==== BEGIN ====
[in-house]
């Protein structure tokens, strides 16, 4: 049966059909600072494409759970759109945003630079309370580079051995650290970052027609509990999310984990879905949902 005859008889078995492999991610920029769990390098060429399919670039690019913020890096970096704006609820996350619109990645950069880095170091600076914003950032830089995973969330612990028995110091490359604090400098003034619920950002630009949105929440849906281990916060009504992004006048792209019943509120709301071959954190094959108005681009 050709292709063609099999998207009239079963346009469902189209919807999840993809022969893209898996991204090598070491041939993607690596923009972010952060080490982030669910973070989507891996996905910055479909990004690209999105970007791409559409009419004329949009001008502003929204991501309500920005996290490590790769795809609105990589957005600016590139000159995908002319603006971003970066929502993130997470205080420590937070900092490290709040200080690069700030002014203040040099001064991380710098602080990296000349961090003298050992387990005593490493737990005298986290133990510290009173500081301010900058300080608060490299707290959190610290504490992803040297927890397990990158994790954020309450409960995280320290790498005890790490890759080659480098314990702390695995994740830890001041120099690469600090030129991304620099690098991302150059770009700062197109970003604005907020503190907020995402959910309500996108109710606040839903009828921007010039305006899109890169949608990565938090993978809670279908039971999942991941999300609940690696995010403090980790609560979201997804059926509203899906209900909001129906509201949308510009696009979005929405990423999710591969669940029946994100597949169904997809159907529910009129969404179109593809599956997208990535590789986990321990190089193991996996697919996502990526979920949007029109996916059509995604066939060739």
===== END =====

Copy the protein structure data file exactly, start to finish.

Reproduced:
[in-house]
């Protein structure tokens, strides 16, 4: 049966059909600072494409759970759109945003630079309370580079051995650290970052027609509990999310984990879905949902 005859008889078995492999991610920029769990390098060429399919670039690019913020890096970096704006609820996350619109990645950069880095170091600076914003950032830089995973969330612990028995110091490359604090400098003034619920950002630009949105929440849906281990916060009504992004006048792209019943509120709301071959954190094959108005681009 050709292709063609099999998207009239079963346009469902189209919807999840993809022969893209898996991204090598070491041939993607690596923009972010952060080490982030669910973070989507891996996905910055479909990004690209999105970007791409559409009419004329949009001008502003929204991501309500920005996290490590790769795809609105990589957005600016590139000159995908002319603006971003970066929502993130997470205080420590937070900092490290709040200080690069700030002014203040040099001064991380710098602080990296000349961090003298050992387990005593490493737990005298986290133990510290009173500081301010900058300080608060490299707290959190610290504490992803040297927890397990990158994790954020309450409960995280320290790498005890790490890759080659480098314990702390695995994740830890001041120099690469600090030129991304620099690098991302150059770009700062197109970003604005907020503190907020995402959910309500996108109710606040839903009828921007010039305006899109890169949608990565938090993978809670279908039971999942991941999300609940690696995010403090980790609560979201997804059926509203899906209900909001129906509201949308510009696009979005929405990423999710591969669940029946994100597949169904997809159907529910009129969404179109593809599956997208990535590789986990321990190089193991996996697919996502990526979920949007029109996916059509995604066939060739």